We present recent results from the Wide-Field Imaging Interferometry
Testbed (WIIT). Using a multi-pixel detector for spatial multiplexing, WIIT has demonstrated the ability to acquire wide-field imaging interferometry data. Specifically, these are "double Fourier"
data that cover a field of view much larger than the subaperture diffraction spot size. This ability is of great import for a number of proposed missions, including the Space Infrared Interferometric Telescope (SPIRIT), the Submillimeter Probe of the Evolution of Cosmic Structure (SPECS), and the Terrestrial Planet Finder (TPF-I)/DARWIN. The recent results are discussed and analyzed, and future study directions are described.
We discuss the procedure used to characterize the Wide-Field Imaging
Interferometry Testbed (WIIT) components and system, including
spectral transmission, throughput, wavefront quality, mechanical and
thermal stability, and susceptibility to turbulence. The sources of
uncertainty and visibility loss are identified and evaluated, and we
briefly discuss measures taken to mitigate these effects. We further
discuss calibration techniques which can be used to compensate for
visibility loss factors, and describe the applicability of these
calibration techniques to the future space-based far-IR interferometry
missions SPIRIT (Space Infrared Interferometric Telescope) and SPECS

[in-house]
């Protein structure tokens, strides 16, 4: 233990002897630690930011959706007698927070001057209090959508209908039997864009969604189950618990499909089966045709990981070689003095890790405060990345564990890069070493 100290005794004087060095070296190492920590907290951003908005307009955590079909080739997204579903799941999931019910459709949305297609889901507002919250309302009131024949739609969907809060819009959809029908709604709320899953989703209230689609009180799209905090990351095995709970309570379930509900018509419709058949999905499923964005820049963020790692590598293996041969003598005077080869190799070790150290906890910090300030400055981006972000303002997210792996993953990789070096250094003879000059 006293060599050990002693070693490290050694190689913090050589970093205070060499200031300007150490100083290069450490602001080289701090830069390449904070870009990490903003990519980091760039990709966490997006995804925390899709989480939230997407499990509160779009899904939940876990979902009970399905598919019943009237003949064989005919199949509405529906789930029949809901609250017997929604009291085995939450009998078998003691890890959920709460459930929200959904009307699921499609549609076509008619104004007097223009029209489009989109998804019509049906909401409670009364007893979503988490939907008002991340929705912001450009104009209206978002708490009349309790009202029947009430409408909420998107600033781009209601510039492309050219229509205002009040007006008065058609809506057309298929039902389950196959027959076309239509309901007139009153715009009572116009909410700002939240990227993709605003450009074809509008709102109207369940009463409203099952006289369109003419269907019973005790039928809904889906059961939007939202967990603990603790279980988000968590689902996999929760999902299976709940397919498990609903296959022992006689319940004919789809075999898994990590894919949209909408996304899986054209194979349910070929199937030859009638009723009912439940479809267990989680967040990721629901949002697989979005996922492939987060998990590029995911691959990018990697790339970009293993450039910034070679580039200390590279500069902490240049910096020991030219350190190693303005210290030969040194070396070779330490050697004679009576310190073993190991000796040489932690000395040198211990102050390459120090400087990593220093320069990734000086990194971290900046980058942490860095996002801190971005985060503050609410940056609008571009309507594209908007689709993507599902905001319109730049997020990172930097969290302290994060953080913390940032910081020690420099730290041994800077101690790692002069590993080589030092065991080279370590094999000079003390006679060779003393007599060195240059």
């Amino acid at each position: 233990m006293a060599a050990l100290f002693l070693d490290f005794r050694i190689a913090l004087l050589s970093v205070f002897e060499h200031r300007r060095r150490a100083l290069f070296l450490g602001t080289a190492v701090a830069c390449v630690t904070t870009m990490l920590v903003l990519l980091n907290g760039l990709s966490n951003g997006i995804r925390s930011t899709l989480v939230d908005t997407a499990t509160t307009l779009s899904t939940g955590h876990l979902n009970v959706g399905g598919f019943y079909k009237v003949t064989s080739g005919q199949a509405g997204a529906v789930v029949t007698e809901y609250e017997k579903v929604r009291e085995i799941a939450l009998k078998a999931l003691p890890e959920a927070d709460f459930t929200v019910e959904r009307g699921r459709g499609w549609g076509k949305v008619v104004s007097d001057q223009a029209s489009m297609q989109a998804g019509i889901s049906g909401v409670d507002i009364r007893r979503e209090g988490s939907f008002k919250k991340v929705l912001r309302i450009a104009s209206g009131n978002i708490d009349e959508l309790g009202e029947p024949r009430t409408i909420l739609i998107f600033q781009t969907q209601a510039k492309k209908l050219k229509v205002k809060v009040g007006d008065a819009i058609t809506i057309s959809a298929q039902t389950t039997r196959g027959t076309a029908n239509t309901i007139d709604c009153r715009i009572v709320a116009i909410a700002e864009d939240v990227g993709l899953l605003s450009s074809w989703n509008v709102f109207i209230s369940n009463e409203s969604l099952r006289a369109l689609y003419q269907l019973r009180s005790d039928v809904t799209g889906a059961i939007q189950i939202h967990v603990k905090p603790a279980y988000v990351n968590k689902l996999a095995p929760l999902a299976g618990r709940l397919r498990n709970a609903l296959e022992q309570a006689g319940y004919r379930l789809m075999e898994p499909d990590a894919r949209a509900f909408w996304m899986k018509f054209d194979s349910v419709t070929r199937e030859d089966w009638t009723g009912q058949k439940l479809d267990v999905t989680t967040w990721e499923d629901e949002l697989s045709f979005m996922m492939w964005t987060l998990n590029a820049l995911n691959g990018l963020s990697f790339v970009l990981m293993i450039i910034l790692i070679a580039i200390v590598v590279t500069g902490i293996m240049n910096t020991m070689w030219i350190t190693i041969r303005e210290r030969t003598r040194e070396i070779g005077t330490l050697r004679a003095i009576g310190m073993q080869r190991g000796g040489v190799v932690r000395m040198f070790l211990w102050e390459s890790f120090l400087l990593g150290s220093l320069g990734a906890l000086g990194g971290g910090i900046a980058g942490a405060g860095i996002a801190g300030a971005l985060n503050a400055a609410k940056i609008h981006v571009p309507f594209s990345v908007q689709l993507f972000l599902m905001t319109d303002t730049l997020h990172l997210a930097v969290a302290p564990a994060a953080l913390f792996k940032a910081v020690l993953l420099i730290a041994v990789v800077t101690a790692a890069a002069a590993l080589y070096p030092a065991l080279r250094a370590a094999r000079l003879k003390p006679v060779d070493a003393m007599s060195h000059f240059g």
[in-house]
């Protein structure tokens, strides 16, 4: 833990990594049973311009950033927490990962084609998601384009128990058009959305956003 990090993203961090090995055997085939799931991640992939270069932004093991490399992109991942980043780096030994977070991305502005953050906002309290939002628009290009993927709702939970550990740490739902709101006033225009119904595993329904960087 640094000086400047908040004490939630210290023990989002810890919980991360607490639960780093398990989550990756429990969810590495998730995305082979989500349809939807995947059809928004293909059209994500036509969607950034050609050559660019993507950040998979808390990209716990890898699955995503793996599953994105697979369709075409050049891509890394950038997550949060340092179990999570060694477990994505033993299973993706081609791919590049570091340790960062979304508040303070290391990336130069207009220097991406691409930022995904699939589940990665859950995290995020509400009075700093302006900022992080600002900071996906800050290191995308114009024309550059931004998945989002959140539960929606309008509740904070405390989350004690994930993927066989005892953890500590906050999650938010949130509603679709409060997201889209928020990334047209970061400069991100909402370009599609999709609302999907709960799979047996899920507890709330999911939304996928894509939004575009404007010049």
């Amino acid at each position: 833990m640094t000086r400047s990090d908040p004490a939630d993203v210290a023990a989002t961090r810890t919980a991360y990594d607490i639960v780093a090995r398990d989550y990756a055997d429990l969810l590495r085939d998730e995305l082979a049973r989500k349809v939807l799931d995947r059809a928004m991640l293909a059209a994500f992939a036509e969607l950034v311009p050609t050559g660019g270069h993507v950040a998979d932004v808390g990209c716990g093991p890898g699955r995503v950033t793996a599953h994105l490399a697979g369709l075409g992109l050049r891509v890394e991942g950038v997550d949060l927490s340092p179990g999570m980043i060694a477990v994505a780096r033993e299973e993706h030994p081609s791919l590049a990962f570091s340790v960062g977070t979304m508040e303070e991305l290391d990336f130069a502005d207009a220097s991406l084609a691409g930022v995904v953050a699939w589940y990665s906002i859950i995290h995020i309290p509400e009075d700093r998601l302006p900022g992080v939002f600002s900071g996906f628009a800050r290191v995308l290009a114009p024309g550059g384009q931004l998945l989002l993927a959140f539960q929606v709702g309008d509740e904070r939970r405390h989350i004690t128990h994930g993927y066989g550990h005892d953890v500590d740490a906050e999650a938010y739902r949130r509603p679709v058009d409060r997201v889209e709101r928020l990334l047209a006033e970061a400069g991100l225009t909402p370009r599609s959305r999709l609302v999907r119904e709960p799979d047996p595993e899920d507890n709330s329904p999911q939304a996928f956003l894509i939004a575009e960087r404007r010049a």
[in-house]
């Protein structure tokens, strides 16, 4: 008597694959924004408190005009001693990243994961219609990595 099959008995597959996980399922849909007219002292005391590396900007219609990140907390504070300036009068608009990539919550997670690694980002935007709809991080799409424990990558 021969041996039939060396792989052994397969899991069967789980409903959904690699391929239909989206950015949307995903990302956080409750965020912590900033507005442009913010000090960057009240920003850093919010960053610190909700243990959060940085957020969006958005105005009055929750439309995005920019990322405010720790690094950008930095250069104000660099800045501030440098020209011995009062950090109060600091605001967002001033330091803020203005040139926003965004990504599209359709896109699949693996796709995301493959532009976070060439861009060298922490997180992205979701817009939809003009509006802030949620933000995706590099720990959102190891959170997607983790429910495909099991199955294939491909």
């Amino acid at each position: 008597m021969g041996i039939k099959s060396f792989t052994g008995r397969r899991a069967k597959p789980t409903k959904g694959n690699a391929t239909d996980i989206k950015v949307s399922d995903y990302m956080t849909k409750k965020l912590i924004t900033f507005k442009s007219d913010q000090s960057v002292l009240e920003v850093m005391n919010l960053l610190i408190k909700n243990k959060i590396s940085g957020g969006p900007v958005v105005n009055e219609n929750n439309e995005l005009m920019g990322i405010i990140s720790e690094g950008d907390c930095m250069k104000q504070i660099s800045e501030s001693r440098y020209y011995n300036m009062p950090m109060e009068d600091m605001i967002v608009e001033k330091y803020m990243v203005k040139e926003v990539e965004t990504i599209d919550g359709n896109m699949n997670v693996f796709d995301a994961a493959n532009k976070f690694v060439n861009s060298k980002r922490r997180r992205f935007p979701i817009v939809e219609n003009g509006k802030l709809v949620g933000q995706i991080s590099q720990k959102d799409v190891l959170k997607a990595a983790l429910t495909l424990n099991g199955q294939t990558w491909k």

(Submillimeter Probe of the Evolution of Cosmic Structure).
A new optical encoder which measures absolute, true-Cartesian displacement with ultra-high sensitivity and linearity has been developed at NASA's Goddard Space Flight Center. The device is the two-dimensional analog of recently developed linear and rotary encoders based on optical pattern recognition. In this encoder, a glass scale carrying absolute Cartesian position information travels with the payload in an X-Y motion system. Because the scale comprises the entire measurement coordinate system in a monolithic form, motion control axes can be skew to one another to an arbitrary degree and can exhibit substantial lateral drift with no effect on the correctness of X-Y readout, thus eliminating challenges of orthogonal mounting for motion axes and challenges of mounting independent encoders parallel to the directions of travel for each constituent X and Y axis. Prototype devices with ranges of 30 x 30 mm and 150 x 150 mm with 5 nm and 50 nm resolutions, respectively, have been built in the laboratory. Performance data from the Cartesian encoder in the Point Target Assembly for the optical calibration stimulus for Hubble Space Telescope's Wide Field Camera 3 are presented.